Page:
How could Sindhurakshak sink: Parl panel asks Navy
A baffled Parliamentary panel has asked the navy how could INS Sindhurakshak, a kilo-class submarine, explode and sink within months of undergoing a costly upgrade in Russia.
The 2,300-tonne fully-armed boat sank at a Mumbai harbour on August 14, 2013, barely seven months after it was overhauled at the Zvezdochka shipyard, part of the Unified Shipbuilding Corporation.
HT was first to raise questions about the quality of upgrade the warship underwent in Russia before it was handed over to the navy in January 2013. The upgrade was carried out at a cost of more than Rs 815 crore.
In a report tabled in Lok Sabha Tuesday, the Parliamentary standing committee on defence asked the navy to take steps to reduce mishaps and protect the lives of trained crew --- 18 personnel were killed when the submarine went down.
The panel also asked the force to take measures to safeguard "sophisticated machines." It asked the navy to pinpoint the cause of the accident, as such incidents "would be catastrophic and adversely affect the morale of naval personnel" on other warships.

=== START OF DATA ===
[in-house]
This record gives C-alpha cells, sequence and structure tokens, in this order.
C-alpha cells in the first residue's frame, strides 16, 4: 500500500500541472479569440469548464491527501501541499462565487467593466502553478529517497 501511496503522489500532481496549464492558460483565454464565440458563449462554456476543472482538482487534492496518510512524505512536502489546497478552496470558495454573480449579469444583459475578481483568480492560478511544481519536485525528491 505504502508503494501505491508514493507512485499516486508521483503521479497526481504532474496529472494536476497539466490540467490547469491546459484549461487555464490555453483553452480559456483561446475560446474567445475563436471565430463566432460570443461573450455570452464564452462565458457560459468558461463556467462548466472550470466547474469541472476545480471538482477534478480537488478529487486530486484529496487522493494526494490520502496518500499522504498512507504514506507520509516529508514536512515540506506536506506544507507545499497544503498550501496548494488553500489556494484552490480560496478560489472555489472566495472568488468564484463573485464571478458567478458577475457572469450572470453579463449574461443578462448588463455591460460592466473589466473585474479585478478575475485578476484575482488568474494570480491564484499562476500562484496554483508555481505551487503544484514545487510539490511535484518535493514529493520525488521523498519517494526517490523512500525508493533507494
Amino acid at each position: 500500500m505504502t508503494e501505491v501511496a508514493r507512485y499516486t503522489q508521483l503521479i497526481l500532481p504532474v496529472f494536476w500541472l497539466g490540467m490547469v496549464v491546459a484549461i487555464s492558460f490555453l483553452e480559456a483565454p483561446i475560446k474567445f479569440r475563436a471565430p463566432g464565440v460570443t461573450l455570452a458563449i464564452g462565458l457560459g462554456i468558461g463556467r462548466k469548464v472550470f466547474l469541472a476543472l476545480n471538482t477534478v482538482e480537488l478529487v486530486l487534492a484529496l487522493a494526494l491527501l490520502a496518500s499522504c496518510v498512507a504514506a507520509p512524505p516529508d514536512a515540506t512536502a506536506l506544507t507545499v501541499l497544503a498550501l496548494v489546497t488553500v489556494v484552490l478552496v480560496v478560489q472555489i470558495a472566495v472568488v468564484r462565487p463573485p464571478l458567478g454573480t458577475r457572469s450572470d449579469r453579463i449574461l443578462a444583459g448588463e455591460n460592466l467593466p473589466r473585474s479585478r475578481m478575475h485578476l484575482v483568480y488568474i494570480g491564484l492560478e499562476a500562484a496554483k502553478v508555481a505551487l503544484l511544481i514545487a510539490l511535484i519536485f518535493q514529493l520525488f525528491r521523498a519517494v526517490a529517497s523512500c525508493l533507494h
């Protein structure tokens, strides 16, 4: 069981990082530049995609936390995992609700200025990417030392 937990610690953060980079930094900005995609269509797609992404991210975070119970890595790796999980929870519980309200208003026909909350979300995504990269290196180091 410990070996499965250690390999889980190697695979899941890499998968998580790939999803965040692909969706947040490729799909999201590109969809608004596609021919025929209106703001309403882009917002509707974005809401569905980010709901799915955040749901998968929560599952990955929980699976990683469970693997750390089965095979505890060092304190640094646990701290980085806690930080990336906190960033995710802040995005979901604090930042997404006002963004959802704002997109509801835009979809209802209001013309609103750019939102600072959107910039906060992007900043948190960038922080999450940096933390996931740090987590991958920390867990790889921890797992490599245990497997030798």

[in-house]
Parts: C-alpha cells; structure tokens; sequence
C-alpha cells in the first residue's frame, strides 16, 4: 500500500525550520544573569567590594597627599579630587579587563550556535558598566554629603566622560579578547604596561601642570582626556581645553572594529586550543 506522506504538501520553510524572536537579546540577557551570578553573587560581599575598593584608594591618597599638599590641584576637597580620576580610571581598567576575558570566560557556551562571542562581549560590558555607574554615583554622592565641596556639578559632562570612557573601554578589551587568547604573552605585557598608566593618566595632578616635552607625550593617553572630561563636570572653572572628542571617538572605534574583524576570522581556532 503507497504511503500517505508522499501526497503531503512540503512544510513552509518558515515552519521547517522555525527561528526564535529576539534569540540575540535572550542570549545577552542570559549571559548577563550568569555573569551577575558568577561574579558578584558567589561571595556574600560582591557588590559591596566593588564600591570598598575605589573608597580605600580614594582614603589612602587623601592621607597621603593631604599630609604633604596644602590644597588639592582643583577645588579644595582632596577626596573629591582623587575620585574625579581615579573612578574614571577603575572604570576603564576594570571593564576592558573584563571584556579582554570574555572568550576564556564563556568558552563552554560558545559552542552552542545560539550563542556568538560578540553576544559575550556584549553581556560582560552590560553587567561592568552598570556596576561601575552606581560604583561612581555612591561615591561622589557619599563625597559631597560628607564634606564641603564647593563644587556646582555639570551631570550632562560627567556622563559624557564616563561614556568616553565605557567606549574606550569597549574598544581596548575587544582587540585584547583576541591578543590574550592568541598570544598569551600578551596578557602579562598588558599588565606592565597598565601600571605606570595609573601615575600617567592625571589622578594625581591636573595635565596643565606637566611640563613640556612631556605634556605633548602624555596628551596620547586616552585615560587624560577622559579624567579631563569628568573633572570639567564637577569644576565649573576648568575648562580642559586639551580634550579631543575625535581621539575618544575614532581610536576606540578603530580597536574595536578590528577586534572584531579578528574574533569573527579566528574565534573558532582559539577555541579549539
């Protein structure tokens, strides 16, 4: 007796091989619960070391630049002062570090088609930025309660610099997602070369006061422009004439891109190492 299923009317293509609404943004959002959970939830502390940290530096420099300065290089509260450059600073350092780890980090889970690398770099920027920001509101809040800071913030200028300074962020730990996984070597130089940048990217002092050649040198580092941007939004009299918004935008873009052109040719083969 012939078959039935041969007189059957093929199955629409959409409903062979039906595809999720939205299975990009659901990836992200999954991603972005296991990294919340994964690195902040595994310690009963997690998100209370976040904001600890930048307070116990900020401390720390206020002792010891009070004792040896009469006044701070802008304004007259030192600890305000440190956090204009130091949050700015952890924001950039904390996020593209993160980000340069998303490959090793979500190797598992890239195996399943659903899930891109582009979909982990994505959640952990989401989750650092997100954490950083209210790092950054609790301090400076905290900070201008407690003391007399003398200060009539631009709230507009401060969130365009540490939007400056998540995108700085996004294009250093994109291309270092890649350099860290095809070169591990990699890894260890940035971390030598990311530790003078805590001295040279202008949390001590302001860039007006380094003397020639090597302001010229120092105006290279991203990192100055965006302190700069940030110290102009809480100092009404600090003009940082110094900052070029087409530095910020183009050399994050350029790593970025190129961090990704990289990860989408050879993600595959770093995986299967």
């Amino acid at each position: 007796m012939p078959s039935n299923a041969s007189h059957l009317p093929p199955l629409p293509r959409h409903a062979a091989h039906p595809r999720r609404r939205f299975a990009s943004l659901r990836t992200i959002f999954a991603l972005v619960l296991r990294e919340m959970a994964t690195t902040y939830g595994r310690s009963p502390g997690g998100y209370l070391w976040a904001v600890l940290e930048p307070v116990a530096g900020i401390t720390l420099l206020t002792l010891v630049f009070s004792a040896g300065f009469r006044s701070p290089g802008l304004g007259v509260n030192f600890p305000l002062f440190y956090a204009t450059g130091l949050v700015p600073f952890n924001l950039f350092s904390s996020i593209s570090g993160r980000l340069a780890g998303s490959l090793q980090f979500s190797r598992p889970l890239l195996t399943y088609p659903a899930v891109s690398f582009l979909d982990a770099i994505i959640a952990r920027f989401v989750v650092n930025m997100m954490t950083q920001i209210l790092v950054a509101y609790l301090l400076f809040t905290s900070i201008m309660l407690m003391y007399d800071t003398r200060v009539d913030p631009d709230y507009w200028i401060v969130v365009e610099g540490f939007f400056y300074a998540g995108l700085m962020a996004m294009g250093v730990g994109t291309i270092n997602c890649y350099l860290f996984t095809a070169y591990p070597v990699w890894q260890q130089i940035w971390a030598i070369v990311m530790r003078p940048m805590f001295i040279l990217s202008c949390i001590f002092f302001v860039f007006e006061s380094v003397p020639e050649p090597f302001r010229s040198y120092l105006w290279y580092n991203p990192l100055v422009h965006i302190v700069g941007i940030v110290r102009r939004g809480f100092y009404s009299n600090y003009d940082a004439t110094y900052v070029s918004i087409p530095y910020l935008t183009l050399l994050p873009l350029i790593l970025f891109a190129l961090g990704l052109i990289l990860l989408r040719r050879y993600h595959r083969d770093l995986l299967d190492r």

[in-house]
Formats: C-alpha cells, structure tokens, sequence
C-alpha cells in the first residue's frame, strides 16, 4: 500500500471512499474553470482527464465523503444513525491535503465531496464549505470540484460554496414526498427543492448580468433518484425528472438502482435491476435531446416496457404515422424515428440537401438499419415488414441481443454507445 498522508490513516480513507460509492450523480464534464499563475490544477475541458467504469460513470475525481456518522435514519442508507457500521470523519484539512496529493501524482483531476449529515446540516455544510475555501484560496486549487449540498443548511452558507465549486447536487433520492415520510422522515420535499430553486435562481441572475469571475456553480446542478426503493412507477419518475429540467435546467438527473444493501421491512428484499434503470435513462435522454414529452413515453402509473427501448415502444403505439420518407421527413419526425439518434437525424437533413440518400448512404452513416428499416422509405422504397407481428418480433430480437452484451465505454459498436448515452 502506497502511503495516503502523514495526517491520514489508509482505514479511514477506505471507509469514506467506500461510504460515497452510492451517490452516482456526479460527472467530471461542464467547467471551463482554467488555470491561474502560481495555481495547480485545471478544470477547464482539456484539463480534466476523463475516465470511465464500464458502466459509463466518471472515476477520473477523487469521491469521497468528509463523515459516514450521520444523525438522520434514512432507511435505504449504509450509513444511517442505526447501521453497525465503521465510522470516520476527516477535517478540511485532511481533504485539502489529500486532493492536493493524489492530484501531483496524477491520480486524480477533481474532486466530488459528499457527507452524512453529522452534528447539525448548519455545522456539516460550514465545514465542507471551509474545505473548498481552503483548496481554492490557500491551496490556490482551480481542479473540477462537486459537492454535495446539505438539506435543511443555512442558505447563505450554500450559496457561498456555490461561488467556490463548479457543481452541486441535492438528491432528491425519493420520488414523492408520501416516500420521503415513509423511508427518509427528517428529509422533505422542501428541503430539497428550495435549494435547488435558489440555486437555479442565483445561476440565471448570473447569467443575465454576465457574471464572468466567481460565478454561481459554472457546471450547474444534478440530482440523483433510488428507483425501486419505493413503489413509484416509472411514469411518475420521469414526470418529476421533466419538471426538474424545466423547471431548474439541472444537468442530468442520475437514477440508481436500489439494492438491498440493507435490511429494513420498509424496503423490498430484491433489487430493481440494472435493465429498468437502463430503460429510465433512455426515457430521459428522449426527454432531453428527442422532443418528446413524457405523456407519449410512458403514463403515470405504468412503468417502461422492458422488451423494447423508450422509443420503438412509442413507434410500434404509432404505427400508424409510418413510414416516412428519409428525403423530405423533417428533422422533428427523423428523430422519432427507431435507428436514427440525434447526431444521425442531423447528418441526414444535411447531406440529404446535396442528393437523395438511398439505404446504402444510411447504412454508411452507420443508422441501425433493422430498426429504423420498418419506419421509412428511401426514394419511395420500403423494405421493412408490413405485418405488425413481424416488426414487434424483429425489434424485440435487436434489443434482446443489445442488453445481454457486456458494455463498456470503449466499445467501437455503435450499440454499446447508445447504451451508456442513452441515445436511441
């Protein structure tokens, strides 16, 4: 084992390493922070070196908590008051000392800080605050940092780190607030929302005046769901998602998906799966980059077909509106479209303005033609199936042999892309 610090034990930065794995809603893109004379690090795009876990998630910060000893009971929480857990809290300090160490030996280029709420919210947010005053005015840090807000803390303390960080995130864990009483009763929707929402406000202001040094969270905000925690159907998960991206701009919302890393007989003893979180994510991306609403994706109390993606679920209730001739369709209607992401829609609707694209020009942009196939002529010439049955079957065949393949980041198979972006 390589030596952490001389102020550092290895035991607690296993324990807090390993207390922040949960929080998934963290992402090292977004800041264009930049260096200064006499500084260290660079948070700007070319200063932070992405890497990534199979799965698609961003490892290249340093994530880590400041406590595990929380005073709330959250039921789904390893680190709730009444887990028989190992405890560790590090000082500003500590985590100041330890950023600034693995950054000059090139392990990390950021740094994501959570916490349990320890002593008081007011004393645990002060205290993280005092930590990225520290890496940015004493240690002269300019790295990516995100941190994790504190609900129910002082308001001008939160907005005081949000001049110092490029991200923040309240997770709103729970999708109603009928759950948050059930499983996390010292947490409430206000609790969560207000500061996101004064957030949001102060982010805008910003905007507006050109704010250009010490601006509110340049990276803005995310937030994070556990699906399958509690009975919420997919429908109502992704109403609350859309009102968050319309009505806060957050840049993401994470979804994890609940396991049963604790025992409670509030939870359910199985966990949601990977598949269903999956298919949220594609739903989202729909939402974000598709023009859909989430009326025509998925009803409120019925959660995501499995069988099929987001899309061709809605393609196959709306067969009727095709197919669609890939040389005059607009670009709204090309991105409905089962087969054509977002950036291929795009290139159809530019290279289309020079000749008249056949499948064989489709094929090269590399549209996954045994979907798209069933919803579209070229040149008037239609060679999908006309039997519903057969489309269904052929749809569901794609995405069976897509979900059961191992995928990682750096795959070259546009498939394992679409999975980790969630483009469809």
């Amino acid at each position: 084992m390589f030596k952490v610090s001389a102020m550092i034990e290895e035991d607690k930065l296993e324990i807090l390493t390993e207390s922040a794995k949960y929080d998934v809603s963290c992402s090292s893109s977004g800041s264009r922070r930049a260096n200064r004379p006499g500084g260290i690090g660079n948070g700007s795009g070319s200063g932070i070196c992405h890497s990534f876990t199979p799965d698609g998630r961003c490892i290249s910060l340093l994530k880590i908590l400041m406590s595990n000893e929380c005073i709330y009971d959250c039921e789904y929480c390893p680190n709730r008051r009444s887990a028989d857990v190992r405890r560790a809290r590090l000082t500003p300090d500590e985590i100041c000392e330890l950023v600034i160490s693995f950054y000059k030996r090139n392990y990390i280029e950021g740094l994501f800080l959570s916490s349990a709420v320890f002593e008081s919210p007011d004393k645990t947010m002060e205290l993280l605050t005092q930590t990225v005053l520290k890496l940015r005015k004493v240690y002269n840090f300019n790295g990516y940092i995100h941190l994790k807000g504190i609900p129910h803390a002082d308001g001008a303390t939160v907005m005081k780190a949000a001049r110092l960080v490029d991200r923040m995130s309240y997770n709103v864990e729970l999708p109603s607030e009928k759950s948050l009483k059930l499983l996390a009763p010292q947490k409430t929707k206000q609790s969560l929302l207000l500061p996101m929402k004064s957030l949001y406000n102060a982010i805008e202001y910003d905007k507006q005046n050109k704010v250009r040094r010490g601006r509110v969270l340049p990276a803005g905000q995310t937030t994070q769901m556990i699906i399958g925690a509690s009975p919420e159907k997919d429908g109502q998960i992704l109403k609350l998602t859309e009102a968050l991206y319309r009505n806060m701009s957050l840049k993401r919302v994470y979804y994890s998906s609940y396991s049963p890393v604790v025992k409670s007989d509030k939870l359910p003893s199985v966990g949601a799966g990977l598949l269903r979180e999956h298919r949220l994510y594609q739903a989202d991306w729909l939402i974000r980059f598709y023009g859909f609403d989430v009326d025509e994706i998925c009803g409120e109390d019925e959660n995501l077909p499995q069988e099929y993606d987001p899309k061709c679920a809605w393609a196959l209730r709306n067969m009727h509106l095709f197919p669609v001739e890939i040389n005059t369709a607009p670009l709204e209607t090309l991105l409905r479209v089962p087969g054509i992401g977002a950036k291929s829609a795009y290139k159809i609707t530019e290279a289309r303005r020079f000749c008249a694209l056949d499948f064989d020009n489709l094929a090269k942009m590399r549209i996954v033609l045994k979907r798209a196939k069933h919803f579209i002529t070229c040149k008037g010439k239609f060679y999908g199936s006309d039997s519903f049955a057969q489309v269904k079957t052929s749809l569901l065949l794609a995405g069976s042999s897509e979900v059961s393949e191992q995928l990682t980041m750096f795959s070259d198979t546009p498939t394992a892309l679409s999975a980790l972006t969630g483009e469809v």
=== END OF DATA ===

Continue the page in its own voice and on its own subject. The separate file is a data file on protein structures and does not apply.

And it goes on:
The Russian-origin warship is still nose-down in water, with the navy recently awarding a Rs 240-crore contract to a US firm for salvaging the warship.
The Russian shipyard that upgraded the submarine under a 2010 contract had claimed it had installed advanced weapons and systems to enhance the boat's combat capability.
The mid-life upgrade on the warship --- the ninth in a series of 10 Kilo-class undersea killers bought from Russia ---- was intended to increase the life of the vessel by at least 10 years.
The submarine underwent an overhaul there for nearly 18 months. A modern Club-S missile system was installed on the submarine along with more than 10 foreign and Indian systems. The Russian shipyard has modernised five conventional Indian Navy submarines since 1997.
After the INS Sindhurakshak accident, defence minister AK Antony had asked the navy brass to "optimally operate" the country's assets and ensure these were not "frittered away."
Meanwhile, the Comptroller and Auditor General on Monday picked holes in the navy's refit management, arguing that "considerable delays" in carrying out repairs had led to warships not being available for operational roles.
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